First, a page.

Walter Reed Army Medical Center in Bethesda, MD, has published case reports detailing the successful treatment of combat-related post-traumatic stress disorder with a stellate ganglion block.
SGB is a 10-minute procedure during which local anesthesia is injected next to the stellate ganglion, a collection of nerves in the neck. SGB has been used safely to treat chronic pain and other ailments since 1925, but Dr. Eugene Lipov, a Chicago-area anesthesiologist and researcher, has pioneered this approach for the treatment of PTSD.
In duplicating Dr. Lipov's work, the Walter Reed team, led by Lieutenant Colonel Sean W. Mulvaney, M.D., found that, "unlike conventional treatments for PTSD, SGB appears to provide results almost immediately. Both patients experienced immediate, significant and durable relief."
One of the patients in the Reed case reports is a 36-year-old white male on active military duty whose symptoms began after the battle of Fallujah. The other patient is a 46-year-old Hispanic male retired from military service whose symptoms began 18 years ago in the first Gulf War. For over a year, both patients had been receiving pharmacologic treatment, which was ineffective in treating their symptoms; both suffered adverse effects from their medications, including depression, somnolence and erectile dysfunction.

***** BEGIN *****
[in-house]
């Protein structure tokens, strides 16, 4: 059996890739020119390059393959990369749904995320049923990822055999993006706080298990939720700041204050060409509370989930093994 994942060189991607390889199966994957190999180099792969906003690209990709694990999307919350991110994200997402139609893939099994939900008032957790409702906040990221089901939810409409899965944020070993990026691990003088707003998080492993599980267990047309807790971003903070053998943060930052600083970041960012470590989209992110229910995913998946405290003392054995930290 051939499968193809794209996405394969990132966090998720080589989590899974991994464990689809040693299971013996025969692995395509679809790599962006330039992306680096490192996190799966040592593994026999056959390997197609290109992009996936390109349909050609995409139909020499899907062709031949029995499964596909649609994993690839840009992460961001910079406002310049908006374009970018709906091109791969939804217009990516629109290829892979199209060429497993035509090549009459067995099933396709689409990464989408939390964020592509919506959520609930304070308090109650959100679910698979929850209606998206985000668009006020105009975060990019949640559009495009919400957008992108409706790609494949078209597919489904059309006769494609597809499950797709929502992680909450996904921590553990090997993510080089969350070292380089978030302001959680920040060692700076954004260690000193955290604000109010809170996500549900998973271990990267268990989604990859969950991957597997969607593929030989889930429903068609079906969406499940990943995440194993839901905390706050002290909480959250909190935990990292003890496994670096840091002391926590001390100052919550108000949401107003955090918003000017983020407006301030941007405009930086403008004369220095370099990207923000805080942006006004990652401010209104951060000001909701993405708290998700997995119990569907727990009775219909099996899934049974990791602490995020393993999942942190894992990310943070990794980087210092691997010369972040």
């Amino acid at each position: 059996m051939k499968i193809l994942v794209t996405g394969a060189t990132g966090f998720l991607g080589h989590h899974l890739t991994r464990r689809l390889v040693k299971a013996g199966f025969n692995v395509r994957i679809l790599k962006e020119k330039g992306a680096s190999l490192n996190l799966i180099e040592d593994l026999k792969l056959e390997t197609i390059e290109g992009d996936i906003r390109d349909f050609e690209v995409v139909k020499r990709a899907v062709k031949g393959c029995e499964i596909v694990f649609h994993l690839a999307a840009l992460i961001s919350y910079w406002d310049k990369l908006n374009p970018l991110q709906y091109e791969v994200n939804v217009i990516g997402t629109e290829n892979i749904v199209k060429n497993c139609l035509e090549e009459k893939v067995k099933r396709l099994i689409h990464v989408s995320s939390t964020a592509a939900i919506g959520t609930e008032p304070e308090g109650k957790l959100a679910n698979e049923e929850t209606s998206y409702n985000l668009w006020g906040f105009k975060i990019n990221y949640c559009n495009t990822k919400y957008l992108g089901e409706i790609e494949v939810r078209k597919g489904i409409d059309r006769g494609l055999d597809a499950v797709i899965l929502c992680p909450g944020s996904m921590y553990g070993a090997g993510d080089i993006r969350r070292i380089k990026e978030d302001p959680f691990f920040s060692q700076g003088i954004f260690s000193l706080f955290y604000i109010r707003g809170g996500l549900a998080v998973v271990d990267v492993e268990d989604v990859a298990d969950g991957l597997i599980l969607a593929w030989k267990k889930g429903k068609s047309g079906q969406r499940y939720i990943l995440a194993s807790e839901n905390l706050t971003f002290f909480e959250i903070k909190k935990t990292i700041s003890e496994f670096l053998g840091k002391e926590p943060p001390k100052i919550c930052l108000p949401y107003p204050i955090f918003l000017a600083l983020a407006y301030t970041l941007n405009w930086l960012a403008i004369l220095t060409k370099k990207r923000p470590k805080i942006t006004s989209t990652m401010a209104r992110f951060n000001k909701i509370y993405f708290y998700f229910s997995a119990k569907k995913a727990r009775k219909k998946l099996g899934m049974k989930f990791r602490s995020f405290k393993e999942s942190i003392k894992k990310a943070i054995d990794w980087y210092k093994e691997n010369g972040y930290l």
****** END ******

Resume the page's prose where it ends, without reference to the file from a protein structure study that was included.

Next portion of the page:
The Walter Reed case reports, published in the May 2010 issue of Pain Practice 10.3, concluded that "selective blockade of the right stellate ganglion at C6 level is a safe and minimally invasive procedure which may provide durable relief from PTSD symptoms, allowing the safe discontinuation of psychiatric medications."
Dr. Lipov was invited to provide his expert opinion on the results in a guest editorial, which noted that Dr. Mulvaney's case reports were not the first to describe the psychiatric effects of the SGB. As he wrote, "[Other reports have] described the successful treatment of mental depression by bilateral stellate ganglion block, unexpected improvement in schizophrenia following SGB, and improvement of despair in rats by a superior cervical sympathetic ganglion block."
Dr. Lipov has published papers in several medical journals, providing a theoretical model of the biological brain changes that reverse PTSD following the procedure. "Using functional MRIs to show the part of the brain that is active during fear and other traumatic emotions, we can see and measure the physiologic changes that occur during trauma," he explains. "These MRIs are telling us that the cause of PTSD is physical in nature, and not simply a 'psychological condition.'"